Extreme, costly measures to clean up tar ponds not necessary
Cape Breton Post
letter by Vic Dawson
Wed. Feb. 4, 2009
Cleaning up the tar ponds is not a job; it is a vocation! There will be
good paycheques as long as participants can think up any reason to extend
the project by frightening the community.
Tar was cheap and plentiful
while Dominion Tar and Chemical operated. Baking coal into coke at the
ovens produced a steady stream of gas from the top, used for heating, and
tar running from the bottom of the ovens. The tar was piped into the
DOMTAR tanks on Victoria Road. It was put in the paving of all our
municipal streets and sprayed in lighter form on the dirt roads to keep
down dust. There is probably more tar in some of our roads than in any
section of the tar ponds. Tar coated our roofs and sealed our basements.
As kids we chewed tar icicles that hung off Dan Gillis' horse barn - a
terrible, stick-to-your-teeth thing done as a dare and not for pleasure.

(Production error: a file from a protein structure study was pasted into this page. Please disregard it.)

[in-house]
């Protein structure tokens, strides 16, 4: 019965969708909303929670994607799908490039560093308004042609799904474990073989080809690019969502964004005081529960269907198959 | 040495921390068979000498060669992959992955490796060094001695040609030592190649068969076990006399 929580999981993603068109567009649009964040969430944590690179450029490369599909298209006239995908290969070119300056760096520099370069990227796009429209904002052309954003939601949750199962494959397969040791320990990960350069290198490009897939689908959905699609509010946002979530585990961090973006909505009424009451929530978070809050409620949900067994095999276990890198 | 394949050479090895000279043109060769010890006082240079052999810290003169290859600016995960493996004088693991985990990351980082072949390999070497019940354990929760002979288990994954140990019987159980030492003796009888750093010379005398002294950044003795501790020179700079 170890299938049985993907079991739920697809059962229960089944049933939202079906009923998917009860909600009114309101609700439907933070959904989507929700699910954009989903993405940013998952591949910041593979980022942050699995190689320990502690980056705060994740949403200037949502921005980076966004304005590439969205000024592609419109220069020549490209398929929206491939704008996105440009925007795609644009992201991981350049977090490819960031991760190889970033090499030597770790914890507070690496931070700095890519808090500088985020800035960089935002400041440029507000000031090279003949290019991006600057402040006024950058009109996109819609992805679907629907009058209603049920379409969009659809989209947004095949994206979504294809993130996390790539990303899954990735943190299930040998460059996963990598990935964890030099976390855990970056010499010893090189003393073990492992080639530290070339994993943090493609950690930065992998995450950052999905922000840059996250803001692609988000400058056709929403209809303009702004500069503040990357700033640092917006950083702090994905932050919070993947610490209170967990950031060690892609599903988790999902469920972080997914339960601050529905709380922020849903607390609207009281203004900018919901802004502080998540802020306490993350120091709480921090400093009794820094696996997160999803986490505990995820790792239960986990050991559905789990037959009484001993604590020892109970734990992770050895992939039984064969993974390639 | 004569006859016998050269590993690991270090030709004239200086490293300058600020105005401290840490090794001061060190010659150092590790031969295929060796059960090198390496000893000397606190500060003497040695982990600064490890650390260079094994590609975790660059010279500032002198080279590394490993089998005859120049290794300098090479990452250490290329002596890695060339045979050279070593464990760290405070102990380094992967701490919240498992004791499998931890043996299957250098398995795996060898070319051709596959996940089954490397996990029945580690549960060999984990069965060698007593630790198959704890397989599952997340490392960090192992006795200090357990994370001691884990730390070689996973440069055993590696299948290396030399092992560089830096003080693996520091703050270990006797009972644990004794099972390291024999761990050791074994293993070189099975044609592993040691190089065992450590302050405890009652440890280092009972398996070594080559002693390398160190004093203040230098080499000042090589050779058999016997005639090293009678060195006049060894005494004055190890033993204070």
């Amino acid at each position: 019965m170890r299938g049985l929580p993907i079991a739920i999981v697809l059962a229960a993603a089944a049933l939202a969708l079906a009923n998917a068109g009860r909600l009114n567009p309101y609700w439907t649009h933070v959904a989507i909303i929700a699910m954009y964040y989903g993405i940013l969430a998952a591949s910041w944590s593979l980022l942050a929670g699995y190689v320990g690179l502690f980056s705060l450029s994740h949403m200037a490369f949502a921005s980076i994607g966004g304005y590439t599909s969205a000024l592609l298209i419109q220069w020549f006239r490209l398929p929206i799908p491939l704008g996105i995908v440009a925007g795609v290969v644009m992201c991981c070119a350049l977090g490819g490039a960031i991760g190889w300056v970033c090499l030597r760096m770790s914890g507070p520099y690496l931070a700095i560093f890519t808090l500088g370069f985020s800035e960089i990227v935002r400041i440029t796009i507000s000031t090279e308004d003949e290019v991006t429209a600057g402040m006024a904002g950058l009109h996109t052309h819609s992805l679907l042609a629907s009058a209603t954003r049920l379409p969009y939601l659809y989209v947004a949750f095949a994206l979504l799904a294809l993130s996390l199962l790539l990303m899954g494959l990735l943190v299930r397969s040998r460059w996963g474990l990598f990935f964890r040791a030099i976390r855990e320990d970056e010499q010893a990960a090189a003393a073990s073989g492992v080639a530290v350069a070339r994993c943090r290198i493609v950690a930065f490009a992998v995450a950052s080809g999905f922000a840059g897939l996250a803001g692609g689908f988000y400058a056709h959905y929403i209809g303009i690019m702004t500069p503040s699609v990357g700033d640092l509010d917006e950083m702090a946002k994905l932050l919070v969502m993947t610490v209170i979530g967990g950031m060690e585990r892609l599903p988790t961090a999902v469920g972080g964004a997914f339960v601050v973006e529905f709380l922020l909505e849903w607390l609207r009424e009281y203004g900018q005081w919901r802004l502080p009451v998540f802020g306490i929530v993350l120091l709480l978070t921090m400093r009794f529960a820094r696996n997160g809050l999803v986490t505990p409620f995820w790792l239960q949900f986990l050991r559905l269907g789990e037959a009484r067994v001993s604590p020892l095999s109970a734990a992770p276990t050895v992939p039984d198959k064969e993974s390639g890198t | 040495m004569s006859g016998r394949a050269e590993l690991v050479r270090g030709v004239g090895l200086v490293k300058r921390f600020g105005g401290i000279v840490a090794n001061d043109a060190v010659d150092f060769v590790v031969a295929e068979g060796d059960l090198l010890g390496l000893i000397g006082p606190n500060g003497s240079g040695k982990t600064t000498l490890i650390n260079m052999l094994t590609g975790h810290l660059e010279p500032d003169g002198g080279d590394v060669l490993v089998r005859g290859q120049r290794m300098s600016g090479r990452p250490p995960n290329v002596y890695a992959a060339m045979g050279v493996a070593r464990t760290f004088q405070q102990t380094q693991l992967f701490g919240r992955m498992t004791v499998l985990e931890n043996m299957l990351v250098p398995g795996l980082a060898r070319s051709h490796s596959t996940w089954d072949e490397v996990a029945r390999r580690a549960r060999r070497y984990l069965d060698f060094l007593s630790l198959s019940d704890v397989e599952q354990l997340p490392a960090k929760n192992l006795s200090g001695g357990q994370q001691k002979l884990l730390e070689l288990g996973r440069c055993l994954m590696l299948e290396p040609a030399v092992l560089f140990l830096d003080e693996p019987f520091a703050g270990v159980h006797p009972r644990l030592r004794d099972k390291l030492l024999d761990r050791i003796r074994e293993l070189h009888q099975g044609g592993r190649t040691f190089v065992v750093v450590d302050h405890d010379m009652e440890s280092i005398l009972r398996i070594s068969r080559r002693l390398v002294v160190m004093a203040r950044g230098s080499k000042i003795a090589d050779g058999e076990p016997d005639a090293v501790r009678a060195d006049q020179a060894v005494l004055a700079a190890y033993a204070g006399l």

This gang is still alive and pushing 80. Tar coated many fence and wood
objects for preservation. Every home burned tar-laced coal.
We know now that tar has chemicals to be avoided. This is similar to the hundreds of
other harmful elements in our environment that we know not to ingest.
I feel that the extreme, costly measures planned for cleaning up of the tar
ponds are not necessary. Ratepayers cannot afford the expenditure of $400
million to fix up our municipal infrastructure. Much of the hundreds of
millions requested for the tar ponds could better be spent for urgently
needed municipal repair. This can be combined with grants from the
billions soon available from the federal government and the province to
fight the depression (and the next election).
We must have detailed plans
for our municipal infrastructure projects prepared and ready to submit for
funding. This is a once-in-a-depression opportunity to remedy the worst
consequences from the ending of industrial and mining employment and the
ensuing population decline.